Monday, December 18, 2017

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Dec. 1 is World Aids Day. Dec. 1 is World Aids Day.
 


Recognizing World AIDS Day

To help commemorate World AIDS Day, the AIDS Memorial Quilt will make a stop at San Diego State University on December 1 and 2.
By Mallory Black
 

San Diego State University is recognizing World AIDS Day, a global day dedicated to raising awareness of HIV and remembering those who have died, with a two-day campus event.

Sponsored by the One SDSU Community initiative, The Pride Center, The Center for Intercultural Relations, and Student Life and Leadership will host sections of the AIDS Memorial Quilt for viewing in Montezuma Hall on December 1 and 2 from 9 a.m. to 8 p.m. to serve as a stark reminder of those who died during the 1980s AIDS pandemic.

More than 48,000 panels make up the handmade traveling quilt, honoring more than 94,000 lives lost as a result of AIDS, a syndrome caused by the Human Immunodeficiency Virus (HIV) which attacks the immune system, making it harder to fight off diseases and infections.

Dean of Students Randall Timm said while most college students today might be too young to remember the AIDS pandemic, seeing ithe quilt with their own eyes might help students visualize the intersecting economic, political and social issues occurring at the time.

“The AIDS Memorial Quilt puts a human face on what was then a major world issue that still continues today,” Timm said. “It no longer just affects one community–it affects all communities. For a lot of people, this quilt will bring up a lot of memories and emotions, and we want students to remember that time and the people who were affected by it.”

Raising awareness

Today, across the U.S., more than 1.2 million people are living with HIV, according to the Centers for Disease Control and Prevention, with about 50,000 new cases diagnosed each year. Globally, an estimated 35 million people have died from HIV or AIDS since it was discovered in the early 1980s, making it one of the deadliest pandemics in history.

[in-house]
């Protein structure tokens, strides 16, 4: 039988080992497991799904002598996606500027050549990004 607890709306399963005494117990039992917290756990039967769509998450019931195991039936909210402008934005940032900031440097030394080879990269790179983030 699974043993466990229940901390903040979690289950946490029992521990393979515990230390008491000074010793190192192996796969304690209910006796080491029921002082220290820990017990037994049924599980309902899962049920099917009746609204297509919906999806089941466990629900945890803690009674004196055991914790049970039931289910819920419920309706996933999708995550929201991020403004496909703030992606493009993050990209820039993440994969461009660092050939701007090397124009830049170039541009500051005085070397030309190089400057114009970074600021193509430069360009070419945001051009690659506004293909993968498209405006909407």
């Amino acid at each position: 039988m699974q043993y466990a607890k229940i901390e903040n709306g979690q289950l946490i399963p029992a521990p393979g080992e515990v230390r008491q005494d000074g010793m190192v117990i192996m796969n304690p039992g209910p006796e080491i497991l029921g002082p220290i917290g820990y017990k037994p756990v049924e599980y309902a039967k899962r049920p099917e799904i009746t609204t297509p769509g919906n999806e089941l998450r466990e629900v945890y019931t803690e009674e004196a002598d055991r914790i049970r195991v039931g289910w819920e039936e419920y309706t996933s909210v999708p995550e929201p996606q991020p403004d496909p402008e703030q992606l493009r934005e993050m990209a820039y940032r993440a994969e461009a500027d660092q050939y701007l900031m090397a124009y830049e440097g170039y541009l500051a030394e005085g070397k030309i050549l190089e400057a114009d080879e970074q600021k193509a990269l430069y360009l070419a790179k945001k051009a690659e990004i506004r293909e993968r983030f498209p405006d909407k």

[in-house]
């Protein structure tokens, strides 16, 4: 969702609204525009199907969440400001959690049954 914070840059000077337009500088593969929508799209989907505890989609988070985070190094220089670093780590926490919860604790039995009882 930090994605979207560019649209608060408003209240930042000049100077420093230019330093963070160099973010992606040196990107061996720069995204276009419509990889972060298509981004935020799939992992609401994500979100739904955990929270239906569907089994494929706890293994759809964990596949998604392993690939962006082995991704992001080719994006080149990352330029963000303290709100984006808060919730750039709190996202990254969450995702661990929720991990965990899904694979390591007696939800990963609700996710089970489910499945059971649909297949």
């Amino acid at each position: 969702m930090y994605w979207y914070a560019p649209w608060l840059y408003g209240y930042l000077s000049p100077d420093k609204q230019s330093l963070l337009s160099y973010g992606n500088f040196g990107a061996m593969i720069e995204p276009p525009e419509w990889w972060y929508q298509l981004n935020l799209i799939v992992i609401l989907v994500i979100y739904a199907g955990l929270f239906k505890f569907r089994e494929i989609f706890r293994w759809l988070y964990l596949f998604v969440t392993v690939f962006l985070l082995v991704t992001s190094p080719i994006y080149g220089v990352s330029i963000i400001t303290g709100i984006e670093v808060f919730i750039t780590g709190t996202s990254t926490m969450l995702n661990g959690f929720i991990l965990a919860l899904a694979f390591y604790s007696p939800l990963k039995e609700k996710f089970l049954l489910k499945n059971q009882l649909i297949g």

While there is no cure for AIDS, HIV testing can improve health outcomes by linking people to care earlier and preventing new infections. Eric Walsh-Buhi, co-director of SDSU’s Center for Research on Sexuality and Sexual Health, said the stigma associated with HIV/AIDS is one of the many factors preventing people from getting tested, but added it’s not who you are that puts you at risk, it’s what you do.

“Because HIV is such a critical lifelong condition with serious health impacts, people should know their status with regard to HIV infection,” said Walsh-Buhi, also a public health professor in SDSU’s Graduate School of Public Health. “College students may not feel at risk for HIV, but we know generally for STD infections that the most at-risk group is young people between the ages of 14 and 25, so HIV testing in particular is very important.”

As part of the World AIDS Day events, The Pride Center will offer free HIV testing for students on December 2 from 10 a.m. to 3 p.m., while the film “The Normal Heart” and a discussion will take place on December 1 at 5 p.m.

“Radiant Presence,” a digital slideshow by arts group Visual AIDS, will also be broadcast in Montezuma Hall alongside the quilt, featuring images by artists living with HIV/AIDS and those who have lost their lives to it.

Arthur Alvarez, a graduate student who coordinates programming for The Pride Center, said each event is meant to serve as a an opportunity to remember and support those living with HIV and AIDS, and build awareness around the importance of getting testing.

“We are all caught up in our daily lives, but this quilt gives us two days to dedicate our attention to one specific cause,” Alvarez said. “It’s a powerful, visual message for students who will hopefully walk away thinking not only about the past but the present, and what we can do about it now.”

Visit the One SDSU Community website for more information.